News from EMEA Norway - Opening of Special Care Service for Severely Ill ME Patients

In Norway there is a great need for a specialised care service for ME patients, a place where they are taken care of and treated by professionals with specialist expertise in ME.
It is not uncommon for very severe ME patients and their relatives to have to fight hard to receive dignified and functional treatment.

EMEA Norway - Norges ME Forening (NMEF)- has announced that during the spring of 2021, such a care and nursing service will be opened at Røysumtunet in the Gran municipality.

"We have long been looking for a place where the sickest ME patients could get proper treatment. Through the dialogue with Røysumtunet over time, we were gradually convinced that this could be what we were looking for", says chairman of the board of the Norges ME Forening, Bjørn Getz Wold.

The general manager at Røysumtunet, Erik Nordengen, says that for some time they have looked for an opportunity to expand the activity and business. The timing of the talks with the Norges ME Forening were fortuitous.

"The offer that is now in place will fit very well into our profile", says Nordengen.

The official opening date has not yet been fully determined. The ambition is spring 2020, and then there will be a total of 12 places set aside for ME patients.

Røysumtunet is located just outside Jaren in the Gran municipality in the Inland, in a beautiful cultural landscape just under an hour and a half from Oslo. The organisation offers various services within rehabilitation, housing and assistance and mental health, and has, for example, a close collaboration with the Special Hospital for Epilepsy and the Norwegian Epilepsy Association.

While Røysumtunet itself will be responsible for, amongst other things, operations, personnel and the content of the upcoming offer, Norges ME Forening will be an active contributor to both the design and content. NMEF will also contribute with skills development and training of the staff group along the way.

Norges ME Forening has had several visits to Røysumtunet. On Friday 12 December, five members of the association met, among them Professor Ola Didrik Saugstad from the association's medical professional council, to sign the final agreement.

"Røysumtunet has gradually become a large organisation I have followed this collaboration since the beginning, and been involved in discussions. It is great to finally get an agreement in place", says chairman Jakob Ruud.

"We have seen that the service for ME patients is deficient today, and we want to contribute. Central to us in the design of this is input from users and relatives, says Nordengen.

From Norges ME Forening's side, Secretary General Olav Osland, adviser Mette Schøyen and Professor Ola Saugstad have been key driving forces in working out the agreement. Osland and Schøyen also participated in the signing, via video call.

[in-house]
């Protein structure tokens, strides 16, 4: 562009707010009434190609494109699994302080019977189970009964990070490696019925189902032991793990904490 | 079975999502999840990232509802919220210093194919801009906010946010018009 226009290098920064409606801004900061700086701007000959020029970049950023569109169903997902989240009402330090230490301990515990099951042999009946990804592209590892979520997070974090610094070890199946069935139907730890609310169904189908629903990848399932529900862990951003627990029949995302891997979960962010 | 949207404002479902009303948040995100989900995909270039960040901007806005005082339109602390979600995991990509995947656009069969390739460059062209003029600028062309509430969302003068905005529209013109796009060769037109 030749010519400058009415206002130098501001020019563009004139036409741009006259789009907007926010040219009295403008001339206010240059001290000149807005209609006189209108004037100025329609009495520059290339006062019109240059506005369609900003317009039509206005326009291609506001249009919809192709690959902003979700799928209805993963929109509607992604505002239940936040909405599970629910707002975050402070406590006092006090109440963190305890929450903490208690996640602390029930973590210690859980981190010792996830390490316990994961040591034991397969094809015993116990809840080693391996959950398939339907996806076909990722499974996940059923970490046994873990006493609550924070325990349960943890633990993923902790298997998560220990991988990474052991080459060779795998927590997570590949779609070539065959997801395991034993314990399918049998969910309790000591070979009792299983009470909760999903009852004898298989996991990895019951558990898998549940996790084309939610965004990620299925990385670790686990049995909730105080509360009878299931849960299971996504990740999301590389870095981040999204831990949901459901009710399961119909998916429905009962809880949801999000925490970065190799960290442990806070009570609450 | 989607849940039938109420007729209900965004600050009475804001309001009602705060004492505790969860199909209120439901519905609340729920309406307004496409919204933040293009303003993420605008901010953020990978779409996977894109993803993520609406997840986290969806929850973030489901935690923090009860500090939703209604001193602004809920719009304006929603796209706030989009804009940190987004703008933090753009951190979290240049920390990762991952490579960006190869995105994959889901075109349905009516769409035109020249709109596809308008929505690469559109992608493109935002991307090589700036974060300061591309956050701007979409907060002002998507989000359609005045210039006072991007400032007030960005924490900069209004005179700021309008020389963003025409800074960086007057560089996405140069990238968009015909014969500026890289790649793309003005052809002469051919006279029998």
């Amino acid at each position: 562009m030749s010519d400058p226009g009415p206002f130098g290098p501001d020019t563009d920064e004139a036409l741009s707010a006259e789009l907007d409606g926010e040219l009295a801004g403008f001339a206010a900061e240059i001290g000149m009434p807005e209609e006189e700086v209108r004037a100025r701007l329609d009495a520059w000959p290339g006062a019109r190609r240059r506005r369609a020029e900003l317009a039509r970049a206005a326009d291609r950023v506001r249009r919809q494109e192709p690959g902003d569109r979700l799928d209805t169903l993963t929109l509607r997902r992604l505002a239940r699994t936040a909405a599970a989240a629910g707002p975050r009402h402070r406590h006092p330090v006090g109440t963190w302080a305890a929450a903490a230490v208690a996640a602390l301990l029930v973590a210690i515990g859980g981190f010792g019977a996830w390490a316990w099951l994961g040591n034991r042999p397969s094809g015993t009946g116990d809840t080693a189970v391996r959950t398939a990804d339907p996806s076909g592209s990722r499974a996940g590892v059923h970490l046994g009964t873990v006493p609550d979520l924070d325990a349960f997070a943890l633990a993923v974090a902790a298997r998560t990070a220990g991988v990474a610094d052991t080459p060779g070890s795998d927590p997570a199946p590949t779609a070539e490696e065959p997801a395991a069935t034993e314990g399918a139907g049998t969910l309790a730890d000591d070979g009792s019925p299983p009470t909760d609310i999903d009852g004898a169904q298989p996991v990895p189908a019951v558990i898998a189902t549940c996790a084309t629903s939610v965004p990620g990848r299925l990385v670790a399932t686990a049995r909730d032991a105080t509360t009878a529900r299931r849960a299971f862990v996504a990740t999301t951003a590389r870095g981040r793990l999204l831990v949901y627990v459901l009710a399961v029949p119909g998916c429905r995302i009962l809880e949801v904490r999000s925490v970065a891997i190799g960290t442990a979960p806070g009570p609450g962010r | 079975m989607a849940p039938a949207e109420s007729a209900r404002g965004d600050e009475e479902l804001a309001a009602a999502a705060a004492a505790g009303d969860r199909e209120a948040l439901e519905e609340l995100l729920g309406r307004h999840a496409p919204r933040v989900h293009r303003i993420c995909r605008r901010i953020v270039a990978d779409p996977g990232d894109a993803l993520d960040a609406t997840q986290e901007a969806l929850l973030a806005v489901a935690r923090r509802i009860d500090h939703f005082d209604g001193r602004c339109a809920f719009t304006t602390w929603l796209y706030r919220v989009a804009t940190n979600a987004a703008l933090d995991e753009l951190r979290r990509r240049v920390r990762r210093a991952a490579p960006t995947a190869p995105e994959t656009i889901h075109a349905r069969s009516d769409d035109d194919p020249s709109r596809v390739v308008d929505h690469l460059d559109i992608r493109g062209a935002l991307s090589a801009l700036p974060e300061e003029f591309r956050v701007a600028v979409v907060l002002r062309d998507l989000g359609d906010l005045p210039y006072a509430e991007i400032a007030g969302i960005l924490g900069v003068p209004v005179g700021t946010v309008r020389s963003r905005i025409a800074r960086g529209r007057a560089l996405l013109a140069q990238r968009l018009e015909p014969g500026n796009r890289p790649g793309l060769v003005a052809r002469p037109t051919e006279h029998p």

Until the opening date, there are now only practical tasks left about the design. A total of 12 places will be available for ME patients, although all 12 will probably not be earmarked for long-term stays, for example.

Otherwise, the service will be offered to the country's municipalities and districts in Oslo. It will be the GP who sends the application for residence after clarification with the patient's home municipality / district.

Ola Didrik Saugstad is a professor, pediatrician and a member of Norges ME Forening's medical professional council (and also of the European ME Research Group (EMERG). He has been central, especially at the beginning of the process, in finding a suitable place for institutional places for the seriously ill with ME.

"I have traveled a great deal to patients and relatives over the years, and have seen the enormous need for institutional places for seriously ME patients. They are housebound, often cared for by relatives, and in some cases they have not been in contact with the health service for several years", says Saugstad.

"Many have contacted me and asked about this. I have great trust in this development", he says.

In addition to offering care to ME patients, both parties believe that Røysumtunet could, in the future, be a place to carry out research projects towards the patient group.

"There is nothing concrete here yet. But we have faith in Røysumtunet as a place where one can conduct medical research, for example to test various forms of symptom treatment, under controlled conditions. In the long run Røysumtunet can become a competence institution for ME", says Saugstad.

"But an opportunity to conduct research will also be an important contribution, and not just nationally but potentially beyond national borders. If long-term Covid-19 causes an increase in the number of ME patients in Norway, the need for these places will also increase", he says.


Last Update: December 2020